Again, the opponent’s skill level plays a very big role in all of this. UK has had better athletes, by far, in all but 3 games this year (UNC, UT, and UofL for sure, you can make a case for Miami and possibly 1-2 others). How can Kentucky be outrebounded by 31% (based upon occurrences) and still hold a 14% scoring advantage off those misses? Easy, they have been bigger, stronger, and more athletic than their opponents. Many of the opponents’ rebounds have been long kick out boards off missed threes and jumpers. This does not put them in a place to shoot a high percentage on their second chance. Additionally, any ball rebounded under the basket immediately meets opposition in the form of Perry, Patrick, and A.J.; the first two in that list are #2 and #3 in the conference in blocked shots. That means no easy second chances from anywhere for the usually smaller, less athletic opponents UK has seen this year.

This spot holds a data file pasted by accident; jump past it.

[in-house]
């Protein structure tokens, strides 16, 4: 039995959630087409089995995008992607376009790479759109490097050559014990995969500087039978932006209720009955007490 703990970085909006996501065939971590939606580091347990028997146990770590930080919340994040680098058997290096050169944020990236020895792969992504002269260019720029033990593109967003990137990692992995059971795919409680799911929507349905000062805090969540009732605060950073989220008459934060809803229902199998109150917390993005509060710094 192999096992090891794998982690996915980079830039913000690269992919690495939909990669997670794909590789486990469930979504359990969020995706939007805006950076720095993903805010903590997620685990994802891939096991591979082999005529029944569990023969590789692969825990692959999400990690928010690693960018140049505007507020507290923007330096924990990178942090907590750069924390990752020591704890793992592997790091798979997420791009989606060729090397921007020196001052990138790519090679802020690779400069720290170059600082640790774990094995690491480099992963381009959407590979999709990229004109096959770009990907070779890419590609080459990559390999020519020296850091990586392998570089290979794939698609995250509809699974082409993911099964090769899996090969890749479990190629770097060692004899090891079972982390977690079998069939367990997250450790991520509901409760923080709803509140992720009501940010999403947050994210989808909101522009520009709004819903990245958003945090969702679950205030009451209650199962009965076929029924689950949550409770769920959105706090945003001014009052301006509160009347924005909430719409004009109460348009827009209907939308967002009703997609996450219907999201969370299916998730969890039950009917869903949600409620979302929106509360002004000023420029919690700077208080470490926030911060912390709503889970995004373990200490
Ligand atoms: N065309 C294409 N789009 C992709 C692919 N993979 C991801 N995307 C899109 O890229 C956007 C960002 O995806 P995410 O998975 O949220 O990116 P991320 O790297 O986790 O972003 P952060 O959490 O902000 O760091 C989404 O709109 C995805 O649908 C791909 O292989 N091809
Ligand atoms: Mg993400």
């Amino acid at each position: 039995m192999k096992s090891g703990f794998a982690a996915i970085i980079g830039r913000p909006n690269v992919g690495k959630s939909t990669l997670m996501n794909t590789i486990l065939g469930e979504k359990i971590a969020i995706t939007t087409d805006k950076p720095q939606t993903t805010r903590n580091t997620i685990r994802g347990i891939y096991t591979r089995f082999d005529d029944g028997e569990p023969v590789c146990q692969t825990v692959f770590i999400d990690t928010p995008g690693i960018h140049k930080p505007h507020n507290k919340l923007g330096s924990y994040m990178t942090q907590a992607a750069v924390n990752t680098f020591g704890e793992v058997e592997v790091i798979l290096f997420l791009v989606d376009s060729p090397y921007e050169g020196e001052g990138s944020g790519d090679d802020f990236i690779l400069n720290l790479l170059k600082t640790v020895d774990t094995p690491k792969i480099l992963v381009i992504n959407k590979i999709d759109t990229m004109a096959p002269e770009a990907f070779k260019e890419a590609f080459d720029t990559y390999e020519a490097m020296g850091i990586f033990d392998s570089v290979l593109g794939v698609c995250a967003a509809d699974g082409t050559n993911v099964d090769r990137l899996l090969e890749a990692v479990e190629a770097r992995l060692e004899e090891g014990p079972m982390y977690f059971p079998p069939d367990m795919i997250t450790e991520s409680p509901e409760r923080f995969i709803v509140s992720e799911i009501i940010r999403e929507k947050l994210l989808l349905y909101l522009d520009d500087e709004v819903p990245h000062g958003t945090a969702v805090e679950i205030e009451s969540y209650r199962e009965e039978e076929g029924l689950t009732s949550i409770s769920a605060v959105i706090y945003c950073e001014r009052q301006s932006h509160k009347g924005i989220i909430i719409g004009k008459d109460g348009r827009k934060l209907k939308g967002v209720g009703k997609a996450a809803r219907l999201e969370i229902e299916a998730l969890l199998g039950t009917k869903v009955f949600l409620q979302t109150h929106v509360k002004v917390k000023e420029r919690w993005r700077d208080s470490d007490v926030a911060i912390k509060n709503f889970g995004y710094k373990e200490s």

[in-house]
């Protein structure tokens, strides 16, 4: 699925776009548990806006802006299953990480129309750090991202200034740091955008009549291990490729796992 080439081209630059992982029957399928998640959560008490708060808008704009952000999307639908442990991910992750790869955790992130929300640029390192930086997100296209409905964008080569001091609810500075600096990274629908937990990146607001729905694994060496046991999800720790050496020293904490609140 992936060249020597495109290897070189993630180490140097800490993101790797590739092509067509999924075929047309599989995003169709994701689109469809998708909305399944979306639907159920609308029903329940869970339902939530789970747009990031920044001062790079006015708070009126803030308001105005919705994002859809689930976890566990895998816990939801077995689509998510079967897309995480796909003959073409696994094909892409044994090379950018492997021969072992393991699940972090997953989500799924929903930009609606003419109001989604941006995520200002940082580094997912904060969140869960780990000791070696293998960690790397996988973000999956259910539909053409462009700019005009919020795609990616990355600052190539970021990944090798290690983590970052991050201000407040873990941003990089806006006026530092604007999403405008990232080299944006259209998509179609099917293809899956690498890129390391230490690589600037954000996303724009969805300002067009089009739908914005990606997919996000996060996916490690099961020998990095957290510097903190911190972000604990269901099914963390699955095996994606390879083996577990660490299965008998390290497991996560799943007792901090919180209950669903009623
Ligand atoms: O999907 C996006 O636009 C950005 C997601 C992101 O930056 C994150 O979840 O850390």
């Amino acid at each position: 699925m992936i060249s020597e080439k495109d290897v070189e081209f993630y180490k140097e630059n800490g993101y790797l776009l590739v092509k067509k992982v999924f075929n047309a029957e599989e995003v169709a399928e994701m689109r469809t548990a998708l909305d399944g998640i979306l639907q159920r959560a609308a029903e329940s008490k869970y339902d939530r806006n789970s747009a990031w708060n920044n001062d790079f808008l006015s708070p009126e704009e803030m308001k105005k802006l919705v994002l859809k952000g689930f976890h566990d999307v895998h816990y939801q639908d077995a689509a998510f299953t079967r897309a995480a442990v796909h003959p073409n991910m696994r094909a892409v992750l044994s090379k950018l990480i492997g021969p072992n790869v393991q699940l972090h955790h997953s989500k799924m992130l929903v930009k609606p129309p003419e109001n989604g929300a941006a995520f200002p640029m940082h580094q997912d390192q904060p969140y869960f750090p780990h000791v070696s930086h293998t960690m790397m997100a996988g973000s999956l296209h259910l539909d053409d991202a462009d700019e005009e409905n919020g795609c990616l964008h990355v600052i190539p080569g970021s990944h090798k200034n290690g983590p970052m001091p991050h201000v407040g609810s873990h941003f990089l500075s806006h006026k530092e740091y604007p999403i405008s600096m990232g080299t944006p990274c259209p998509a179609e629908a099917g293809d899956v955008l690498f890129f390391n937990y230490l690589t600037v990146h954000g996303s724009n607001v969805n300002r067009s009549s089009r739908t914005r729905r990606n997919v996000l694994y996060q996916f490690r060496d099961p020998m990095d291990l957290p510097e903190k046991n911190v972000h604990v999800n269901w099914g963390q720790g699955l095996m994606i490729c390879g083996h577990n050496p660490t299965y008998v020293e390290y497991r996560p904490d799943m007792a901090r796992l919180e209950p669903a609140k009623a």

In contrast, UK is stronger inside when they receive an offensive rebound. Players also tend to get fouled off of offensive rebounds and UK is shooting phenomenally from the stripe this year. All of this adds up to a net win on the offensive glass thus far for the Cats.
Nearly ever statement about offensive rebounds can be mirrored into the conversation of turnovers. UK’s opponents just haven’t had the athletes to turn a turnover into an easy basket or transition three at the other end. Kentucky, conversely, will generally get a breakaway layup or a trailing three pointer out of their transition offense after a steal. Wing men like Liggins, Harris, and Miller generally have their head up as soon as they get possession on a turnover and are looking for Meeks who can and will finish in transistion.